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Discussion Starter #1
Hi,
I am to the point of either going with the AutoFab or Camburg beams and extended radius arms on the Bronco. I have worked on TTB trucks for over 20 years and have seen problems with most lifts and want something that is going handle the road as good as a tight (not all worn-out) stock set-up. With the angle of the steering is there any bump-steer problems at hi-way speeds? I am assuming the radius arms are designed for at least 4 degrees of caster with there recommended springs.
The main use for the Bronco is more daily driver and 1 or 2 trips to the dunes a year. I figure on just the basic system with stock spring buckets and Bilstein 5100's. I am also running the stock wheels with 33x12.50 Goodyear Silent Armors. Still figuring out what to do on the rear. Thanks.
 

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I don't know why you would want to drop that kind of coin on a desert set up for a daily driven truck that will only see dune play 2 times a year.

Get a Rancho, or superlift lift kit, some deavers in the rear, and call it a day.
 

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It's no different from what I'm wanting to do with mine. It's my second vehicle and will see far far more street time than dirt.
Ok, so what's your point? Do you want to e argue or what? I simply gave my opinion, you don't need to get your feelings hurt:doh0715: Have a nice evening:banghead
 

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Discussion Starter #11
I have seen to many alignment and frame issues with "off the shelf" lifts and want to do it right and once.... Also I had a customer about 10 years ago that did a full AutoFab long-travel front and rear to a early 80s F150 4x4 with Ashely fenders and glass bed sides......... After seeing that front end, I knew if I ever did a TTB truck, it would be with a set up like that. Problem is that the truck was never driven on the street and do not even know if he is around anymore to see how it held up.
 

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Mike, I've owned three Autofab equipped trucks and all three (including the Bronco I currently drive) have driven exceptionally well on and off-road. Until recently I drove the Bronco daily (I stopped driving it because I got a more economical family friendly beater). I still use it to take the family camping with trailer in tow. I would argue that my Bronco drives and rides better than most lifted Broncos and even better than a lot of stock ill-maintained Broncos. Keep in mind that this is without sway-bars.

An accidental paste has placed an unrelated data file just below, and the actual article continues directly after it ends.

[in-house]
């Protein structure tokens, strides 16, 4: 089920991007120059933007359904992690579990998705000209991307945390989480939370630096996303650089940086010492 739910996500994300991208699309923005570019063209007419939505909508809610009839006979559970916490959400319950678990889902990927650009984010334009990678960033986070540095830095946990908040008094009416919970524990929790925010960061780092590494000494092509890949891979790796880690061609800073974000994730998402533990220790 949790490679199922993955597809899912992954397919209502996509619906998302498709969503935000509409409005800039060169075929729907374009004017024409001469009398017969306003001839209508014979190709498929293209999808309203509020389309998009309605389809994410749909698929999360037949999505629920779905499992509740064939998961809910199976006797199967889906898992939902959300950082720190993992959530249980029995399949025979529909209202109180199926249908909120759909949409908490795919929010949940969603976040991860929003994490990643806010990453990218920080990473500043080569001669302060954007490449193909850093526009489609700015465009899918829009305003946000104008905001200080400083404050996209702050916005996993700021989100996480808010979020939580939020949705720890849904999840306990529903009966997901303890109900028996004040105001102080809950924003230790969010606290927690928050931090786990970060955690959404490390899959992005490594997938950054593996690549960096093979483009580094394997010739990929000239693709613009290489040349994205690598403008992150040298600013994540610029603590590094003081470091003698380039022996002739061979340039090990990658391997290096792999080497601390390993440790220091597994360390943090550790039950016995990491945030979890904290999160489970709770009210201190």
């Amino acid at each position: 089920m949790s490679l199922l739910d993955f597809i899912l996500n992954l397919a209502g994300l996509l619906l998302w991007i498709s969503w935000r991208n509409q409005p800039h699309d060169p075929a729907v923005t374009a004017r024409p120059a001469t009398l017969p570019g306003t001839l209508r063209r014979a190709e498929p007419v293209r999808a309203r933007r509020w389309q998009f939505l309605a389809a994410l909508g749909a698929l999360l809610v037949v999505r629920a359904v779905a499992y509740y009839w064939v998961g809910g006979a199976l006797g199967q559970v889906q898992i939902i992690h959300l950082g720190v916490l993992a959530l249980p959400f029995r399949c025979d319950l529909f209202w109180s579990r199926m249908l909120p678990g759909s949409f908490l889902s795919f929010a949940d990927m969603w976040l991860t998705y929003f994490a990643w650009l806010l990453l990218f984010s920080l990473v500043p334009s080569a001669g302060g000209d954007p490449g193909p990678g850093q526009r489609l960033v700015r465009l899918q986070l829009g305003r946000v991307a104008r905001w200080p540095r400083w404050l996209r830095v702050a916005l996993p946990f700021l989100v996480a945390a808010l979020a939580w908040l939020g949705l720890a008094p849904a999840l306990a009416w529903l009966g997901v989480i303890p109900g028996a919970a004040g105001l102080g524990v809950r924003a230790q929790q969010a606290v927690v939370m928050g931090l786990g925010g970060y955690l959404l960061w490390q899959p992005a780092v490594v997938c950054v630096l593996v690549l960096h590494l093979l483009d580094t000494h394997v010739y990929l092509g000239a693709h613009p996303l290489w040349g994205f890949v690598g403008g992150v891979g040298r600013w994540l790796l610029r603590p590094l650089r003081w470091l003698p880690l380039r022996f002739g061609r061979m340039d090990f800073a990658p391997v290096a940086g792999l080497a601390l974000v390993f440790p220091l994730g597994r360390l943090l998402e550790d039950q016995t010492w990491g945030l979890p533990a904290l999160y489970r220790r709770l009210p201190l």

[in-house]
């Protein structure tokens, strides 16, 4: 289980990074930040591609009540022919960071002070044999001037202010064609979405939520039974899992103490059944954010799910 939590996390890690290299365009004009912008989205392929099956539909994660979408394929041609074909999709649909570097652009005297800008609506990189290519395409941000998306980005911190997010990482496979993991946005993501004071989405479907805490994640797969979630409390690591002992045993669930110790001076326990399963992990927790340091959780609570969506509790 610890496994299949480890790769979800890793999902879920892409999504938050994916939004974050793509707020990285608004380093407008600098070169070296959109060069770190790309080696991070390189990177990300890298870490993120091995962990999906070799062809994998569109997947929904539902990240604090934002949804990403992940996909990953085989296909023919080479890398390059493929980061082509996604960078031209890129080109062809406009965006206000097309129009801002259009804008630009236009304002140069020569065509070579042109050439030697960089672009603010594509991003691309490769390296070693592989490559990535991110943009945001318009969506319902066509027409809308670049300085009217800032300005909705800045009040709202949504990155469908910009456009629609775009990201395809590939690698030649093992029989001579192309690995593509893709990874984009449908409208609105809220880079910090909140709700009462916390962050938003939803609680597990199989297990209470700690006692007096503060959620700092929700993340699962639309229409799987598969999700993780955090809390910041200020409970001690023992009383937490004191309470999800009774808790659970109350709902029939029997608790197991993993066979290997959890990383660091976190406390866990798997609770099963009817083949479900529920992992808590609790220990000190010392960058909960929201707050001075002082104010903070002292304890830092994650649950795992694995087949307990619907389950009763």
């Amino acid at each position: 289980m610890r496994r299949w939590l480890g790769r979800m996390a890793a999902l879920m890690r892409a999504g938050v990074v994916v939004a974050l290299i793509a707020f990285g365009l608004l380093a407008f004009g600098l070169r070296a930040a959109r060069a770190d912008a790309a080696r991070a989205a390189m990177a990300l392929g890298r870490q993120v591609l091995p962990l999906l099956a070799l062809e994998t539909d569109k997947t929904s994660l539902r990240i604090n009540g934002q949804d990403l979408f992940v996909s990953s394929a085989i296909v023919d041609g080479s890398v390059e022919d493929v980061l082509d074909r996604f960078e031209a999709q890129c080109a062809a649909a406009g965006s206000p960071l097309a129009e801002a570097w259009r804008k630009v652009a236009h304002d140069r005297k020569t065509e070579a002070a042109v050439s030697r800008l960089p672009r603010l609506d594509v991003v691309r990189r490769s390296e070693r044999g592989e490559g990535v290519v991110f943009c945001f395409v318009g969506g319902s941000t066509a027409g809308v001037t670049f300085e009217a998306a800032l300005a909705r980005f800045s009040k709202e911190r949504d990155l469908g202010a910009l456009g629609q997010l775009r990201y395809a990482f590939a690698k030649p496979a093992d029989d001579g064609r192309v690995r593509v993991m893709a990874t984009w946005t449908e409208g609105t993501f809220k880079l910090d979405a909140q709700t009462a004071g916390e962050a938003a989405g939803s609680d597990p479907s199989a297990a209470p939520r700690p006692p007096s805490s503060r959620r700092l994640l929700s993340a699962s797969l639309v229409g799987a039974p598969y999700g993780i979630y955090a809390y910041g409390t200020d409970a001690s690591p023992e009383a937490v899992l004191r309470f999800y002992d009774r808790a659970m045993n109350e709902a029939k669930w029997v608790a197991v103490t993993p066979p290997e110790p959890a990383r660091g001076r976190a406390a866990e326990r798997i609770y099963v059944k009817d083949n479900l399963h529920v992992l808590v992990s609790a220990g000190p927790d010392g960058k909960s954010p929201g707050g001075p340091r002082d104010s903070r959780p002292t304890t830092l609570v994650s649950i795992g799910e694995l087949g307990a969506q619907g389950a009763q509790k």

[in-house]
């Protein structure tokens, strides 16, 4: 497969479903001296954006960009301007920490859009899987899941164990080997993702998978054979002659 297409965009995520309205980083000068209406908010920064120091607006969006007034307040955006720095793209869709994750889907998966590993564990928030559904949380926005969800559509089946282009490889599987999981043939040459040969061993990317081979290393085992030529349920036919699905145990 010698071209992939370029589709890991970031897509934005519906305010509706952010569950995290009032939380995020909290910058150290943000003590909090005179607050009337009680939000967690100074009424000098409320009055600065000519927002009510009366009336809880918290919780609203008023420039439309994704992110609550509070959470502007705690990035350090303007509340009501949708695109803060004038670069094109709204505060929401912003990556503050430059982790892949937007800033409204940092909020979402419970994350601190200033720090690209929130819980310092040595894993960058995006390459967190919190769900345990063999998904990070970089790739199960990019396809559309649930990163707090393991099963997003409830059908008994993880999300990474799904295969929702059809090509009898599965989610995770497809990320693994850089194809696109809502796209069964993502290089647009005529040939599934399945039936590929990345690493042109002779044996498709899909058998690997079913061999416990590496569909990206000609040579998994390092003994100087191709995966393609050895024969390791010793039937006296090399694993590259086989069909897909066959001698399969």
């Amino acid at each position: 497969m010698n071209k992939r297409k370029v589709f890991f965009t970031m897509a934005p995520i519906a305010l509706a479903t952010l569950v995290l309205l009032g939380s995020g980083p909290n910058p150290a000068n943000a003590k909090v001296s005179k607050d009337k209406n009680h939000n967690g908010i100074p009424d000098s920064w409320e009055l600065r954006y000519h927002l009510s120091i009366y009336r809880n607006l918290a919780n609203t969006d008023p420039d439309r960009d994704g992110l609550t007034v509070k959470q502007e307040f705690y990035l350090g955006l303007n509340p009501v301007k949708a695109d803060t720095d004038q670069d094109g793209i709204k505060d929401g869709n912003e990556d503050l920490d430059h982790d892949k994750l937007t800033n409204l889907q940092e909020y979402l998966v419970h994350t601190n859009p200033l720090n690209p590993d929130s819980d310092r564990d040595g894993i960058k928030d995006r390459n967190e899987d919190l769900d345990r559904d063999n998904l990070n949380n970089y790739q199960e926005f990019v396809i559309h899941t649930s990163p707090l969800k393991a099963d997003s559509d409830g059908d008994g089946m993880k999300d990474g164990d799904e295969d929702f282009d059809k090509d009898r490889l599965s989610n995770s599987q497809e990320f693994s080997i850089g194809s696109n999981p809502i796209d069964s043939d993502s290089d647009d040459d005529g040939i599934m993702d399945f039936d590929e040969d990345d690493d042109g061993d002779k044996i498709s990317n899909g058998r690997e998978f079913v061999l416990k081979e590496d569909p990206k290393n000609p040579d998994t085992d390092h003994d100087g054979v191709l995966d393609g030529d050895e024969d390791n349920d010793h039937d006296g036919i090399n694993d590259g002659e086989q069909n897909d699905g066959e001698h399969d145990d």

Of course, one major variable is shock valving. Even with well thought-out suspension, shocks can make or break the ride and handling... on and off-road. My truck has some unique ride and handling characteristics because of shock valving.

With the angle of the steering is there any bump-steer problems at hi-way speeds?
Because the steering and beam pivots remain stock, the steering geometry doesn't get butchered like it does with typical drop-bracket kits. Freeway speeds... no problem. I keep up with freeway traffic in my Bronco and don't have any issues. I used to drive my Autofab Ranger to Mexico doing 85-90mph, pound the hell out of it and drive it home without fail or wandering.

I am assuming the radius arms are designed for at least 4 degrees of caster with there recommended springs
Correct. The caster measurements on all my trucks has always been great. You made a great point when you said "with there recommended springs". Too often people mix and match parts and end up with major alignment and geometry issues.

The main use for the Bronco is more daily driver and 1 or 2 trips to the dunes a year. I figure on just the basic system with stock spring buckets and Bilstein 5100's. I am also running the stock wheels with 33x12.50 Goodyear Silent Armors. Still figuring out what to do on the rear. Thanks.
I think the basic kit will serve you well. Make sure you set up your limit straps and bump stops correctly and have fun!
 

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i have the autofab setup on my fsb and am very happy with the street driving characteristics. i use it as a chase truck mostly and have put thousands of miles on it in baja and local races, and most of those miles are on graded roads or pavement. camburg also makes great products, i don't think you can go wrong either way. but make sure you don't "under shock" it, with that much travel i don't think 5100's will do it.